A vast increase of wealth among the world’s aging billionaire population is creating a new wave of powerful multigenerational families, according to the new Billionaires Insights 2018 report.
The world’s 2,158 billionaires collectively increased their wealth by $1.4 trillion last year to $8.9 trillion—the largest absolute increase in billionaire wealth history.
A total of 199 billionaires were created over the year globally, with nearly one-third gaining their wealth through some form of innovation.
“The past 30 years have seen far greater wealth creation than the Gilded Age,” the report by Swiss bank UBS and accountants PwC said.
“That period bred generations of families in the US and Europe who went on to influence business, banking, politics, philanthropy and the arts for more than 100 years.
“With wealth set to pass from entrepreneurs to their heirs in the coming years, the 21st century multigenerational families are being created.”
The next generation stepping up
More than 40 of the 170 new billionaires created last year inherited their wealth, and given the number of billionaires over the age of 70, the report’s researchers expect a further $3.4 trillion to be handed down over the next 20 years.
“A major wealth transition has begun,” the report said.
“Over the past five years, the sum passed by deceased billionaires to beneficiaries has grown by an average of 17% each year, to reach $117 billion in 2017. In that year alone, 44 heirs inherited more than a billion dollars each.
“The calculation is simple—there are 701 billionaires over the age of 70, whose wealth will transition to heirs and philanthropy over the next 20 years, given the statistical probability of average life expectancy.”
The comments echoed similar findings by Campden Research’s new Global Family Office Report 2018 (GFO), which revealed 70% of the family offices surveyed expected a generational transfer in the next 10 to 15 years.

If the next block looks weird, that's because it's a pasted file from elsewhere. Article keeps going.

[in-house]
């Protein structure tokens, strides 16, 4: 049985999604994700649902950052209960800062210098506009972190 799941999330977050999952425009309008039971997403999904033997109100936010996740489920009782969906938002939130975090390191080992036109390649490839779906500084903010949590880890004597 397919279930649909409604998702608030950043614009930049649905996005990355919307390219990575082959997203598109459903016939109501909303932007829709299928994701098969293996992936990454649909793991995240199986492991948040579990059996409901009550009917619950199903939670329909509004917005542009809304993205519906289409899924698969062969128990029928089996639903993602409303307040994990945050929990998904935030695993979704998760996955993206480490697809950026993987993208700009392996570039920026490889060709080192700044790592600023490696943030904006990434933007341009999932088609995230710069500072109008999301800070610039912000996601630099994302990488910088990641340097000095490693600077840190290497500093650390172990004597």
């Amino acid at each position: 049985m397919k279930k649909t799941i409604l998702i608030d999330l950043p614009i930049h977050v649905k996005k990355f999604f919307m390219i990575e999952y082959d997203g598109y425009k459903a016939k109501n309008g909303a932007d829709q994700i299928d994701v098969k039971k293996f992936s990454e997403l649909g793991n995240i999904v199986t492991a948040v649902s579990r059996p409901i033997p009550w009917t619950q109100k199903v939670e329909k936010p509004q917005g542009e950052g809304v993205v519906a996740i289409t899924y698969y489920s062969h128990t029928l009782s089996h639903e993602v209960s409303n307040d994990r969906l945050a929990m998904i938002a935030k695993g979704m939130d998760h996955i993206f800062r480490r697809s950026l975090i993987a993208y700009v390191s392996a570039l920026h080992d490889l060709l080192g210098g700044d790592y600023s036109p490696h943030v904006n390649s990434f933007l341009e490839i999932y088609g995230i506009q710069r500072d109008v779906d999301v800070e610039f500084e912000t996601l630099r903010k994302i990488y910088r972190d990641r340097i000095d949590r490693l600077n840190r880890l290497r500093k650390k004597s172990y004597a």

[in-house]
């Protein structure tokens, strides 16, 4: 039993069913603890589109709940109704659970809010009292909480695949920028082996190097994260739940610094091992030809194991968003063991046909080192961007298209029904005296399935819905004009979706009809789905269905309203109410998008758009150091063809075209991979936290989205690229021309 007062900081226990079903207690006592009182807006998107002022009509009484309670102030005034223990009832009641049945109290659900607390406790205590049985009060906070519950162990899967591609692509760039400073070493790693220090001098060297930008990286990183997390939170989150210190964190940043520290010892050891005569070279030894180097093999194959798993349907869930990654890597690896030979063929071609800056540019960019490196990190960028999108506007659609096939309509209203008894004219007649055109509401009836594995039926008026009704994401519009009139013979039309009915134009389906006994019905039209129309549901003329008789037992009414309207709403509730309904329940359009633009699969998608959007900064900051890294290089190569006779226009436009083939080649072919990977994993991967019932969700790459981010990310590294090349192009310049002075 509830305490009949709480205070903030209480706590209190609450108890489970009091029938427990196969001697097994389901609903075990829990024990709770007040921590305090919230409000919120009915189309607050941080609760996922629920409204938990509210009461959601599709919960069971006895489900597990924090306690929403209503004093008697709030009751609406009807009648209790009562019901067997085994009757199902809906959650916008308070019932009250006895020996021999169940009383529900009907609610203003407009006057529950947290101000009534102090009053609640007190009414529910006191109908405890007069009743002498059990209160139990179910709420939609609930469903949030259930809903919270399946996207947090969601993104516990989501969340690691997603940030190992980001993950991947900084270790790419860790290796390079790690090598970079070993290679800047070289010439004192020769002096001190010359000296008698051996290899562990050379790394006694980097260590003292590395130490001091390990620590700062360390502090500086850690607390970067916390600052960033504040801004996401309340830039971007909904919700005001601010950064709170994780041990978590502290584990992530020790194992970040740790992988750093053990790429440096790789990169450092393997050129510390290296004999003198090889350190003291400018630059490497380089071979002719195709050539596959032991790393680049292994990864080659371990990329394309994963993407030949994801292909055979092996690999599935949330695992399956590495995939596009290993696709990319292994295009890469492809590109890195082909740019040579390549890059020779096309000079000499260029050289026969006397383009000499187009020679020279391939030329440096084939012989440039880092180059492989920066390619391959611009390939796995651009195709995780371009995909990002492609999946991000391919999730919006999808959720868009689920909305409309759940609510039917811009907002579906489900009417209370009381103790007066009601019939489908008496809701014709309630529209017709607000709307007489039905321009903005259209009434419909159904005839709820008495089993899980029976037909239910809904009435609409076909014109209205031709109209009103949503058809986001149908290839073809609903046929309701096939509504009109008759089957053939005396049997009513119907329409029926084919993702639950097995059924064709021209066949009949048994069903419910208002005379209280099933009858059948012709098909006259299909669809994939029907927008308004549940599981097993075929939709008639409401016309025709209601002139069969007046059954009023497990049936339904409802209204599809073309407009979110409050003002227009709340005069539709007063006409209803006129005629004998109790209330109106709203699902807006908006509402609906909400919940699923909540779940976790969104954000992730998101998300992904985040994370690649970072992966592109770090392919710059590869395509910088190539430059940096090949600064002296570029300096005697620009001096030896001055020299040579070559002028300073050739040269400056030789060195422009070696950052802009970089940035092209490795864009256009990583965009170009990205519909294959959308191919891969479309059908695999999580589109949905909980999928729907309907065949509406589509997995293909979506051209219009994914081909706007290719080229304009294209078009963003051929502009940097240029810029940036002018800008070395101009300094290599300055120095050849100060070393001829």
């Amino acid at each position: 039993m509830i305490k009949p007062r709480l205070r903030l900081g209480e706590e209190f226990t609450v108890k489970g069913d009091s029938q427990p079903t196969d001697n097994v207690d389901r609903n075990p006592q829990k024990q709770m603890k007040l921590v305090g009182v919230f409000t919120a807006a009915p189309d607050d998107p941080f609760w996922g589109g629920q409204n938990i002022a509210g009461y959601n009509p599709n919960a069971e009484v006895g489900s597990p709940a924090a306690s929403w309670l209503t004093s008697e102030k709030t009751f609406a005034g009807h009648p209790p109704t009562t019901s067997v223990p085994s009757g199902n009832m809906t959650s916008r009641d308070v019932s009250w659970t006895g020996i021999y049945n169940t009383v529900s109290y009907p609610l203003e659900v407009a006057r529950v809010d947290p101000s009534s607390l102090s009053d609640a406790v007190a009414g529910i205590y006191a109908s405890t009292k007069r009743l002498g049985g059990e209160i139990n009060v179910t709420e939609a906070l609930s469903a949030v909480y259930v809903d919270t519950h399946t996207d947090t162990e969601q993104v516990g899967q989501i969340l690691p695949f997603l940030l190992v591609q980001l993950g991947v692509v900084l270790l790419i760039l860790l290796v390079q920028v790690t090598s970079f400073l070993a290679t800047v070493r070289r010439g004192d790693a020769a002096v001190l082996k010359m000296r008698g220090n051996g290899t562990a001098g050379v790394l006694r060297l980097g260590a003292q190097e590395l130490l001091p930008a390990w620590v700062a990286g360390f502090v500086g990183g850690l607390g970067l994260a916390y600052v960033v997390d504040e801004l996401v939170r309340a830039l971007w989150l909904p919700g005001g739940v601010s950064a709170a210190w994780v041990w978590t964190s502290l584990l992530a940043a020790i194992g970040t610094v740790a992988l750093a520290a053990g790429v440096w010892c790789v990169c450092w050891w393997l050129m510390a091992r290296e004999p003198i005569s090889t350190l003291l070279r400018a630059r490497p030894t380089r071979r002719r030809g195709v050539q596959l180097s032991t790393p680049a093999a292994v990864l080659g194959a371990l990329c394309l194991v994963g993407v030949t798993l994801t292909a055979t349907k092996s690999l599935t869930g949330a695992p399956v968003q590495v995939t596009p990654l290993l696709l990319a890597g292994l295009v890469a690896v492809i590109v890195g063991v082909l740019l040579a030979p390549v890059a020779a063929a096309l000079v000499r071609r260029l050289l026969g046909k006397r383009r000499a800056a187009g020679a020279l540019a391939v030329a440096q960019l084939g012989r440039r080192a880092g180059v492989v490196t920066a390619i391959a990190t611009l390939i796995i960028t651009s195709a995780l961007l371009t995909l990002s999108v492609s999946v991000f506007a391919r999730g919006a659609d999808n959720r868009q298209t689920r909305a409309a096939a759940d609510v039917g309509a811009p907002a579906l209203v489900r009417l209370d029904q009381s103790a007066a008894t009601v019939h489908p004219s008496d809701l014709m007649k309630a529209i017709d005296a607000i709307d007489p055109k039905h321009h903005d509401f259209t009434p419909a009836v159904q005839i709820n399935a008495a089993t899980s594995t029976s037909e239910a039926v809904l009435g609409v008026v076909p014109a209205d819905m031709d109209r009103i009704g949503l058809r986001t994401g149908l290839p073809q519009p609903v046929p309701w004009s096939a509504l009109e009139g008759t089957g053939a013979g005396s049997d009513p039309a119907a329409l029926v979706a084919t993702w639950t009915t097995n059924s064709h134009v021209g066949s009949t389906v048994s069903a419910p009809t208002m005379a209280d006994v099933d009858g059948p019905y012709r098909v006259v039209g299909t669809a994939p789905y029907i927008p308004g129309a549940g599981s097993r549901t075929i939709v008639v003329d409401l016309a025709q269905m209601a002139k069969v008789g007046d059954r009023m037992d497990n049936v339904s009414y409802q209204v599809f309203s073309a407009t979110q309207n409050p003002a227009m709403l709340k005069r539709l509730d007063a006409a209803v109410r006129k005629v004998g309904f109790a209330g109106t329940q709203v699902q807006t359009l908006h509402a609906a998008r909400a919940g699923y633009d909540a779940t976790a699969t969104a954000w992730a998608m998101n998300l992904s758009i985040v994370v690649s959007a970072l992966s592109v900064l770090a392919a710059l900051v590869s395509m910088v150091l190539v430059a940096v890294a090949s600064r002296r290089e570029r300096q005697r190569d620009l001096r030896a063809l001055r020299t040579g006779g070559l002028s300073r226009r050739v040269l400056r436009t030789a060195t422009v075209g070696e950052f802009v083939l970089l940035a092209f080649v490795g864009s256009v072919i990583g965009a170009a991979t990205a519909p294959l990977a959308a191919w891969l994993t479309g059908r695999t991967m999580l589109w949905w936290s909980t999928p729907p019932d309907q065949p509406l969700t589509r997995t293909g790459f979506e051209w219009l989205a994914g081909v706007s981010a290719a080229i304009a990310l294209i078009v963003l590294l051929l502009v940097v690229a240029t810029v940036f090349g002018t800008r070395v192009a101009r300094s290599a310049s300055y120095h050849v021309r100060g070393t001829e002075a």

UBS said the adage that the first generation makes the fortune, the second generation preserves it and the third generation squanders it no longer applied, as some families have kept vast fortunes over five or six generations and have even increased the overall fortune.
Beneficiaries who inherit a business, rather than just assets, were also more likely to branch off and start their own entrepreneurial ventures, creating new wealth.
“The family business is a good nursery for entrepreneurs,” the Billionaires Insights 2018 report said.
“In many cases, families understand the advantages of giving the next generation business experience early. They are seeking to perpetuate the entrepreneurial spirit through supporting sons and daughter, both financially and in other ways, in their efforts to set up new businesses.”
Asia is catching up
The biggest increase in wealth was reported in China, where the country’s 373 billionaires saw their collective riches grow 39% to $1.1 trillion.
The results chimed in with GFORfindings, with Asian family offices recording the highest average investment returns last year at 16.4%, followed by North America (15.9%), Europe (15%) and Emerging Markets (14.7%).
In China, 106 became billionaires in 2017, which roughly comes out to two new billionaires minted every week—growing at a rate almost double that of the Americas and Europe.
“Twelve years ago, the world’s most populous country was home to only 16 billionaires,” the Billionaires Insights 2018 report said.
“Today, as the ‘Chinese Century’ progresses, they number 373, nearly one in five of the global total.”
However, almost all (97%) Chinese billionaires are self-made, with just 3% inheriting their fortune and at the average age of 56, succession to the next generation is likely to happen in the next 10-15 years.
In the Asian region, India had the highest number of elderly billionaires, followed by Hong Kong, with succession planning in those two countries expected to happen imminently, according to the report.